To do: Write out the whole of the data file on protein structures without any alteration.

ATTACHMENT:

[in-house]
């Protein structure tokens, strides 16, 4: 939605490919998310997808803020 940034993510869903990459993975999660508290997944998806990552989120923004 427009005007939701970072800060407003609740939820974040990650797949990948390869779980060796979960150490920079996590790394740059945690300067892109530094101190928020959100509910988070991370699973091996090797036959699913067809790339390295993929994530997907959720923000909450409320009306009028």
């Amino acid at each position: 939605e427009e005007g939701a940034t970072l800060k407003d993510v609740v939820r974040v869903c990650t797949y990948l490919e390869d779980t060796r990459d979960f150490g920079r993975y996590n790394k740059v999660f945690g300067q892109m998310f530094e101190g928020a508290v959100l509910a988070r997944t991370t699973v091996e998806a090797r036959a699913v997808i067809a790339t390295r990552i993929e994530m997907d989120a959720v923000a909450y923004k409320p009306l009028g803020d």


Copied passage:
[in-house]
């Protein structure tokens, strides 16, 4: 939605490919998310997808803020 940034993510869903990459993975999660508290997944998806990552989120923004 427009005007939701970072800060407003609740939820974040990650797949990948390869779980060796979960150490920079996590790394740059945690300067892109530094101190928020959100509910988070991370699973091996090797036959699913067809790339390295993929994530997907959720923000909450409320009306009028």
């Amino acid at each position: 939605e427009e005007g939701a940034t970072l800060k407003d993510v609740v939820r974040v869903c990650t797949y990948l490919e390869d779980t060796r990459d979960f150490g920079r993975y996590n790394k740059v999660f945690g300067q892109m998310f530094e101190g928020a508290v959100l509910a988070r997944t991370t699973v091996e998806a090797r036959a699913v997808i067809a790339t390295r990552i993929e994530m997907d989120a959720v923000a909450y923004k409320p009306l009028g803020d």